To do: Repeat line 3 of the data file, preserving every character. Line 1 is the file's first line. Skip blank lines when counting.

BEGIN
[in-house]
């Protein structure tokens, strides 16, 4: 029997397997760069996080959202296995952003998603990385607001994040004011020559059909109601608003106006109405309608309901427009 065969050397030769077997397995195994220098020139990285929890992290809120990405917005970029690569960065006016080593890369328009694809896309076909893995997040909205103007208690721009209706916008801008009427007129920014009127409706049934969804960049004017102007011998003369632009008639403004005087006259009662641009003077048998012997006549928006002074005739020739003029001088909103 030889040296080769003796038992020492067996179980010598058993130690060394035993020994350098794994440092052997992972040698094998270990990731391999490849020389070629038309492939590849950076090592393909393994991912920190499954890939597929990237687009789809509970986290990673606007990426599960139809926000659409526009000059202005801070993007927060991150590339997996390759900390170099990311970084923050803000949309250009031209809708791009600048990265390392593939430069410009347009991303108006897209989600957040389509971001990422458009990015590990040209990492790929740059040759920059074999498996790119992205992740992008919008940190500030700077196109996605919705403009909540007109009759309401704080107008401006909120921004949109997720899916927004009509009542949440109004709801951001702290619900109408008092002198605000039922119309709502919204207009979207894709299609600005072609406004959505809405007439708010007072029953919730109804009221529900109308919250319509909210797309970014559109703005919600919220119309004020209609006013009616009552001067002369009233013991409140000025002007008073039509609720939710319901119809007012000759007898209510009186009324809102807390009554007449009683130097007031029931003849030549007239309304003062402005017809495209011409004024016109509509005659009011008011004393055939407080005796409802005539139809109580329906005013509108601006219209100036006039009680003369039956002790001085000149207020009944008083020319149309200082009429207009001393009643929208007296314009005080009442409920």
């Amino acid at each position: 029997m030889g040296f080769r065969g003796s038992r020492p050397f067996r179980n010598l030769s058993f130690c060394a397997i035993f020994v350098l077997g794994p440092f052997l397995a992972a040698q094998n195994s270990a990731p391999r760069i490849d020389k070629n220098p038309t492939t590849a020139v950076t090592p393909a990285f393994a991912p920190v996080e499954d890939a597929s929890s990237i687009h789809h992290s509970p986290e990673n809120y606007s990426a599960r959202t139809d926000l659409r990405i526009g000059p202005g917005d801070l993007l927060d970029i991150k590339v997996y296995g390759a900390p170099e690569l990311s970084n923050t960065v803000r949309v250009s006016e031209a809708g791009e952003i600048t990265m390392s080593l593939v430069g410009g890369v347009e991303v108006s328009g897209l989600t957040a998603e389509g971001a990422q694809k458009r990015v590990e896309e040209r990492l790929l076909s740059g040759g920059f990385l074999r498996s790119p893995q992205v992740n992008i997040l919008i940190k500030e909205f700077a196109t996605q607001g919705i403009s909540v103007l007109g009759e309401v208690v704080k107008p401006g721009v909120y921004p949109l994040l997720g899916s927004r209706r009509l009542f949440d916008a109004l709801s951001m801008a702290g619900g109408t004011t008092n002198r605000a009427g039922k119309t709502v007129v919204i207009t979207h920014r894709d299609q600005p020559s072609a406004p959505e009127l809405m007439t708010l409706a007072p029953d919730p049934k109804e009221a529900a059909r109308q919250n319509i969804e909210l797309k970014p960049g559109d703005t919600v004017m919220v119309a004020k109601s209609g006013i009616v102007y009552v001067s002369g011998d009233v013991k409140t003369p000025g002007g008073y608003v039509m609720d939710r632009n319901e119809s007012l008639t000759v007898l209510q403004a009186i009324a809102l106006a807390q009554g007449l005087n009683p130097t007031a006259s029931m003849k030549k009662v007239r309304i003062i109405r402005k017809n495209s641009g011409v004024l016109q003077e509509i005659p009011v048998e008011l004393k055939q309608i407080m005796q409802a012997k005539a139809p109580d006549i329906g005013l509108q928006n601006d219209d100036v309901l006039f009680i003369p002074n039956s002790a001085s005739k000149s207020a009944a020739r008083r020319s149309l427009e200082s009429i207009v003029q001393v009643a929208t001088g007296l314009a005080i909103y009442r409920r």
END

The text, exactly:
């Amino acid at each position: 029997m030889g040296f080769r065969g003796s038992r020492p050397f067996r179980n010598l030769s058993f130690c060394a397997i035993f020994v350098l077997g794994p440092f052997l397995a992972a040698q094998n195994s270990a990731p391999r760069i490849d020389k070629n220098p038309t492939t590849a020139v950076t090592p393909a990285f393994a991912p920190v996080e499954d890939a597929s929890s990237i687009h789809h992290s509970p986290e990673n809120y606007s990426a599960r959202t139809d926000l659409r990405i526009g000059p202005g917005d801070l993007l927060d970029i991150k590339v997996y296995g390759a900390p170099e690569l990311s970084n923050t960065v803000r949309v250009s006016e031209a809708g791009e952003i600048t990265m390392s080593l593939v430069g410009g890369v347009e991303v108006s328009g897209l989600t957040a998603e389509g971001a990422q694809k458009r990015v590990e896309e040209r990492l790929l076909s740059g040759g920059f990385l074999r498996s790119p893995q992205v992740n992008i997040l919008i940190k500030e909205f700077a196109t996605q607001g919705i403009s909540v103007l007109g009759e309401v208690v704080k107008p401006g721009v909120y921004p949109l994040l997720g899916s927004r209706r009509l009542f949440d916008a109004l709801s951001m801008a702290g619900g109408t004011t008092n002198r605000a009427g039922k119309t709502v007129v919204i207009t979207h920014r894709d299609q600005p020559s072609a406004p959505e009127l809405m007439t708010l409706a007072p029953d919730p049934k109804e009221a529900a059909r109308q919250n319509i969804e909210l797309k970014p960049g559109d703005t919600v004017m919220v119309a004020k109601s209609g006013i009616v102007y009552v001067s002369g011998d009233v013991k409140t003369p000025g002007g008073y608003v039509m609720d939710r632009n319901e119809s007012l008639t000759v007898l209510q403004a009186i009324a809102l106006a807390q009554g007449l005087n009683p130097t007031a006259s029931m003849k030549k009662v007239r309304i003062i109405r402005k017809n495209s641009g011409v004024l016109q003077e509509i005659p009011v048998e008011l004393k055939q309608i407080m005796q409802a012997k005539a139809p109580d006549i329906g005013l509108q928006n601006d219209d100036v309901l006039f009680i003369p002074n039956s002790a001085s005739k000149s207020a009944a020739r008083r020319s149309l427009e200082s009429i207009v003029q001393v009643a929208t001088g007296l314009a005080i909103y009442r409920r």